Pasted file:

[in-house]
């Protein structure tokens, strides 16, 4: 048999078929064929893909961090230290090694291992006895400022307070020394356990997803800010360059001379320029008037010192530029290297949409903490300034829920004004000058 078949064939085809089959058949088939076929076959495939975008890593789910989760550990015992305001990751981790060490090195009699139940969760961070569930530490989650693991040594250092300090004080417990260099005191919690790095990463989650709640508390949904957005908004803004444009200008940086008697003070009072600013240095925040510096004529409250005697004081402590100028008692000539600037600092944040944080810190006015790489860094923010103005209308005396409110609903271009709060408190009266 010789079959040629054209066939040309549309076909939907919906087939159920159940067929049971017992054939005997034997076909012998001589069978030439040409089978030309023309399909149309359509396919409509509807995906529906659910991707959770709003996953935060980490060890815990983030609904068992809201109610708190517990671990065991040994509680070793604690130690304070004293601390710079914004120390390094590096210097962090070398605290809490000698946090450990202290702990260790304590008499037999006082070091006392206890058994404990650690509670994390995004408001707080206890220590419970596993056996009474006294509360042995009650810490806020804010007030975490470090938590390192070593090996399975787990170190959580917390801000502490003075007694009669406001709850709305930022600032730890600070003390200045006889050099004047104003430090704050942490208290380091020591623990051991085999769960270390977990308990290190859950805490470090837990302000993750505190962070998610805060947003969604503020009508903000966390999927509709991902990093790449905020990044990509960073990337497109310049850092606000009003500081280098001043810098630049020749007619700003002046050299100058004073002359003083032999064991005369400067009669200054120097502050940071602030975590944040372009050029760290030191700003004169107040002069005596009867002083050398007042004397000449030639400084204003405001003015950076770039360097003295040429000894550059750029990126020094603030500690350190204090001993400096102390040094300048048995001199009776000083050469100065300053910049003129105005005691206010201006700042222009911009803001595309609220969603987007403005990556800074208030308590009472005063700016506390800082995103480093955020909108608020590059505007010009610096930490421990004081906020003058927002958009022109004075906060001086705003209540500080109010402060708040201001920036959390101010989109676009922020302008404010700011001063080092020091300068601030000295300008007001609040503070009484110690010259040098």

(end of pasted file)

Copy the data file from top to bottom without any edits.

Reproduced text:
[in-house]
């Protein structure tokens, strides 16, 4: 048999078929064929893909961090230290090694291992006895400022307070020394356990997803800010360059001379320029008037010192530029290297949409903490300034829920004004000058 078949064939085809089959058949088939076929076959495939975008890593789910989760550990015992305001990751981790060490090195009699139940969760961070569930530490989650693991040594250092300090004080417990260099005191919690790095990463989650709640508390949904957005908004803004444009200008940086008697003070009072600013240095925040510096004529409250005697004081402590100028008692000539600037600092944040944080810190006015790489860094923010103005209308005396409110609903271009709060408190009266 010789079959040629054209066939040309549309076909939907919906087939159920159940067929049971017992054939005997034997076909012998001589069978030439040409089978030309023309399909149309359509396919409509509807995906529906659910991707959770709003996953935060980490060890815990983030609904068992809201109610708190517990671990065991040994509680070793604690130690304070004293601390710079914004120390390094590096210097962090070398605290809490000698946090450990202290702990260790304590008499037999006082070091006392206890058994404990650690509670994390995004408001707080206890220590419970596993056996009474006294509360042995009650810490806020804010007030975490470090938590390192070593090996399975787990170190959580917390801000502490003075007694009669406001709850709305930022600032730890600070003390200045006889050099004047104003430090704050942490208290380091020591623990051991085999769960270390977990308990290190859950805490470090837990302000993750505190962070998610805060947003969604503020009508903000966390999927509709991902990093790449905020990044990509960073990337497109310049850092606000009003500081280098001043810098630049020749007619700003002046050299100058004073002359003083032999064991005369400067009669200054120097502050940071602030975590944040372009050029760290030191700003004169107040002069005596009867002083050398007042004397000449030639400084204003405001003015950076770039360097003295040429000894550059750029990126020094603030500690350190204090001993400096102390040094300048048995001199009776000083050469100065300053910049003129105005005691206010201006700042222009911009803001595309609220969603987007403005990556800074208030308590009472005063700016506390800082995103480093955020909108608020590059505007010009610096930490421990004081906020003058927002958009022109004075906060001086705003209540500080109010402060708040201001920036959390101010989109676009922020302008404010700011001063080092020091300068601030000295300008007001609040503070009484110690010259040098």